This past week as I watched the weather reports I got that sinking feeling of knowing your gear is not quite what you need. The prediction of a very cold weekend was looming and I knew that back on Labor Day Weekend I had been cold in my then current sleeping bag, an REI ladies Sub Kilo 15* bag. I bought the Sub Kilo a few years ago and in the past year had not been as warm. I was developing cold drafts and my suspicions are that the bag has lost a good bit of down (I often have feathers in my tent after trips). It was working fine as a quilt in summer but once zipped up…..brrrrrr. And frankly? The Sub Kilo is a tight fitting bag. Skinny and petite ladies? Yes it will work, but if you are above 5’4″ and above a size 12? I have come to feel it isn’t for me. I refused to face this – I didn’t want to carry a heavier sleeping bag. I like my lightweight gear!
But….lets face reality I told myself as I saw snow levels of 5000 ft and the threat of cold winds/freezing tempatures. So off I went to shop for a down sleeping bag that would be roomier, still reasonably light, not break my wallet and most of all keep me warm.
Every bag I got in felt like a snake was swallowing me – the biggest issue I have with mummy bags is I have to lie there with my legs together and cannot shift at night easily. I have a lower back injury that leaves me tossing all night on most trips.
And then I saw the Big Agnes Roxy Ann 15* bag hanging. Lord, it was U-G-L-Y. And massive.
But then I tried it out. Being a BA bag it has no under insulation – your sleeping pad provides that. I slipped in a Thermarest Prolite 3 ladies pad according to directions and jumped inside.
Oh wow. I could actually move! It was like all the best stuff of a mummy and a rectangle bag combined. With the pad intergrated I could zip up the bag and then roll around inside the bag – the bag never moves, never tangles up, the sleeping pad doesn’t shoot across your tent floor. Everything stays where it should!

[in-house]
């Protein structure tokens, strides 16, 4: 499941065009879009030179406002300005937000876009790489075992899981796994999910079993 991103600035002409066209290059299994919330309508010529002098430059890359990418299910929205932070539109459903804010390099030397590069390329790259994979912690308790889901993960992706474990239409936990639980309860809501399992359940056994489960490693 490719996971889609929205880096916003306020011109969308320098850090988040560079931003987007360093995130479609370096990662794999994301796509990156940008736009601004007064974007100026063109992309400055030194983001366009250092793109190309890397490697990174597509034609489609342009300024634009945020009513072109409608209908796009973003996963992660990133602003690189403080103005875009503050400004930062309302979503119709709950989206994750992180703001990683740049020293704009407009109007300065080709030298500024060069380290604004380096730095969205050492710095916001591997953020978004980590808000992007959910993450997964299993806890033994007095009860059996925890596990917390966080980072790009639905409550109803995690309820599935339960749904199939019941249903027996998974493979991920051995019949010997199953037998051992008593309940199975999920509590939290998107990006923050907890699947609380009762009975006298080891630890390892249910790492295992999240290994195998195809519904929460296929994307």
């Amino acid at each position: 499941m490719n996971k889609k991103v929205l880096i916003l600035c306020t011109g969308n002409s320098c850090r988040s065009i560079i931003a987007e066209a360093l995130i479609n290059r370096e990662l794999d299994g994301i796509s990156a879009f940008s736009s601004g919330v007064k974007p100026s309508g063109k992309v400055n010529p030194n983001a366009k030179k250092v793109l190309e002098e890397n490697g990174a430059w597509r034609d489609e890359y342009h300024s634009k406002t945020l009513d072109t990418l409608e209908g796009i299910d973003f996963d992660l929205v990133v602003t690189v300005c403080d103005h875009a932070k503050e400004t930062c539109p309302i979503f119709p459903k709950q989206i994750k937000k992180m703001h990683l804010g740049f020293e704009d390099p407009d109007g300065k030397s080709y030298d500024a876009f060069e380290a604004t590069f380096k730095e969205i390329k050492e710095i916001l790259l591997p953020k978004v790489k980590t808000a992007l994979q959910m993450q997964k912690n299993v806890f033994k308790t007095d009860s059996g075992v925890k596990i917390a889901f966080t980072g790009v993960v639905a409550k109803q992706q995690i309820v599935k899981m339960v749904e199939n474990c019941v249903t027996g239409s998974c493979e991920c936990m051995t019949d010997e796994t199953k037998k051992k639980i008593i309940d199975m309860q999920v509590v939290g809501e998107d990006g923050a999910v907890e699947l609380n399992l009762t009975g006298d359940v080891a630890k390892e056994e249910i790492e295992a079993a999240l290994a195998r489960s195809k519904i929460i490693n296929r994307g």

Then I noticed: the bag comes in two versions, with the petite version actually fitting up to 5’8″. So I wasn’t touching the end of the bag with my feet!
The bag has draft collars along the zipper, on the sides where it meets your pad and a really cool one around your neck. It has a pocket sewn in for your pillow or clothing to go into. And that pocket actually works as well – it stays where it is supposed to be.
So on Saturday night I pulled out of my pack a sleeping bag that weighed nearly a pound more wondering had I been stupid to buy this bag….and been stupid to carry another lb of weight for 18 1/2 miles?
It had been at freezing all day and as soon as the sun set it went down sharply. By the time I got into my bag it was in the upper 20*s. Normally I lay there shivering for a good hour, down socks on and often a down jacket over my torso (heck, I have been known to even cover my legs with my rain jacket to block the wind!). But I wasn’t cold. In fact I was warm! I zipped up and snuggled in. The bag is roomy enough I could flip over and stomach sleep – no cold spots from the bag being squashed before I roll.
So in the end I realized something: with a roomier bag that was comfortable to sleep in I didn’t need a down jacket and socks to keep me from freezing. I was actually saving weight, not carrying more with this hevaier bag!
I can say it was the warmest cold night I have backpacked in.
The only warning is you have to have a GOOD sleeping pad – one with insulation in it.
If you are a tosser, you hate tight mummy bags or desire more room check it out – you might be surprised.
Well…..if you can get past the pea soup color 😀 Then again….it isn’t hot pink.